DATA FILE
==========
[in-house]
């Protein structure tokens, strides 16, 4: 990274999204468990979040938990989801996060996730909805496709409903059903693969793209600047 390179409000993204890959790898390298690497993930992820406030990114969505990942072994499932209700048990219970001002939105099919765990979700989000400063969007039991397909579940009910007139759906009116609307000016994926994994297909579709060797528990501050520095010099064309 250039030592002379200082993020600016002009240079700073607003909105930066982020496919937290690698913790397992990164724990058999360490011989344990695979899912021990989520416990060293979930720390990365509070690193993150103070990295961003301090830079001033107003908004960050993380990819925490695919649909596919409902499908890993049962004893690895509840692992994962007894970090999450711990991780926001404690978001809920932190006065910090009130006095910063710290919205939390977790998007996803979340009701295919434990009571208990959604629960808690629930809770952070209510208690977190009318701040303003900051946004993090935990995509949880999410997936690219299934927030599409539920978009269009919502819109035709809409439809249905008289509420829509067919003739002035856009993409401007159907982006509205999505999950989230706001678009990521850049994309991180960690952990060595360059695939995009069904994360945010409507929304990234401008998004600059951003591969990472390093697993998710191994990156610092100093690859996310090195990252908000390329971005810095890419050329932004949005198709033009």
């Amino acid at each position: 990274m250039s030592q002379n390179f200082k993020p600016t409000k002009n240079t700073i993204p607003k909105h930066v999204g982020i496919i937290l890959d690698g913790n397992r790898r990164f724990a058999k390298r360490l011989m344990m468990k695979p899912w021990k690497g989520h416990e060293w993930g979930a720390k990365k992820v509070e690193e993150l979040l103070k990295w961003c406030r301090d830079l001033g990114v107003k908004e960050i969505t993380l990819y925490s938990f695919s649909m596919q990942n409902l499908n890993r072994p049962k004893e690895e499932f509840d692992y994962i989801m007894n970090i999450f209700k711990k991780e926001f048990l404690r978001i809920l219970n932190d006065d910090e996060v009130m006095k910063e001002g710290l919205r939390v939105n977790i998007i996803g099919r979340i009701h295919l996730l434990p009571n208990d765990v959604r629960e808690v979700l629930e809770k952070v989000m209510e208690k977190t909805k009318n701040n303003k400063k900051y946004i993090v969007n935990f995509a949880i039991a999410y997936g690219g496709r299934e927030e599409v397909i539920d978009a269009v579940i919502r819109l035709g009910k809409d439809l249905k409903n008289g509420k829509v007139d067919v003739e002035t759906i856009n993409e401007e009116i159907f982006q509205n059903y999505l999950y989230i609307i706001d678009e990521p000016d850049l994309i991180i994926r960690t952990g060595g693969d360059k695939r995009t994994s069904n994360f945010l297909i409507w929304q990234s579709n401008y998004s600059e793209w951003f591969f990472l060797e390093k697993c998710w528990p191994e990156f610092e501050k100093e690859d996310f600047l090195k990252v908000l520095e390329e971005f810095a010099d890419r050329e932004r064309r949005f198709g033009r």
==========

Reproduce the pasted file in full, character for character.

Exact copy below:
[in-house]
């Protein structure tokens, strides 16, 4: 990274999204468990979040938990989801996060996730909805496709409903059903693969793209600047 390179409000993204890959790898390298690497993930992820406030990114969505990942072994499932209700048990219970001002939105099919765990979700989000400063969007039991397909579940009910007139759906009116609307000016994926994994297909579709060797528990501050520095010099064309 250039030592002379200082993020600016002009240079700073607003909105930066982020496919937290690698913790397992990164724990058999360490011989344990695979899912021990989520416990060293979930720390990365509070690193993150103070990295961003301090830079001033107003908004960050993380990819925490695919649909596919409902499908890993049962004893690895509840692992994962007894970090999450711990991780926001404690978001809920932190006065910090009130006095910063710290919205939390977790998007996803979340009701295919434990009571208990959604629960808690629930809770952070209510208690977190009318701040303003900051946004993090935990995509949880999410997936690219299934927030599409539920978009269009919502819109035709809409439809249905008289509420829509067919003739002035856009993409401007159907982006509205999505999950989230706001678009990521850049994309991180960690952990060595360059695939995009069904994360945010409507929304990234401008998004600059951003591969990472390093697993998710191994990156610092100093690859996310090195990252908000390329971005810095890419050329932004949005198709033009």
């Amino acid at each position: 990274m250039s030592q002379n390179f200082k993020p600016t409000k002009n240079t700073i993204p607003k909105h930066v999204g982020i496919i937290l890959d690698g913790n397992r790898r990164f724990a058999k390298r360490l011989m344990m468990k695979p899912w021990k690497g989520h416990e060293w993930g979930a720390k990365k992820v509070e690193e993150l979040l103070k990295w961003c406030r301090d830079l001033g990114v107003k908004e960050i969505t993380l990819y925490s938990f695919s649909m596919q990942n409902l499908n890993r072994p049962k004893e690895e499932f509840d692992y994962i989801m007894n970090i999450f209700k711990k991780e926001f048990l404690r978001i809920l219970n932190d006065d910090e996060v009130m006095k910063e001002g710290l919205r939390v939105n977790i998007i996803g099919r979340i009701h295919l996730l434990p009571n208990d765990v959604r629960e808690v979700l629930e809770k952070v989000m209510e208690k977190t909805k009318n701040n303003k400063k900051y946004i993090v969007n935990f995509a949880i039991a999410y997936g690219g496709r299934e927030e599409v397909i539920d978009a269009v579940i919502r819109l035709g009910k809409d439809l249905k409903n008289g509420k829509v007139d067919v003739e002035t759906i856009n993409e401007e009116i159907f982006q509205n059903y999505l999950y989230i609307i706001d678009e990521p000016d850049l994309i991180i994926r960690t952990g060595g693969d360059k695939r995009t994994s069904n994360f945010l297909i409507w929304q990234s579709n401008y998004s600059e793209w951003f591969f990472l060797e390093k697993c998710w528990p191994e990156f610092e501050k100093e690859d996310f600047l090195k990252v908000l520095e390329e971005f810095a010099d890419r050329e932004r064309r949005f198709g033009r």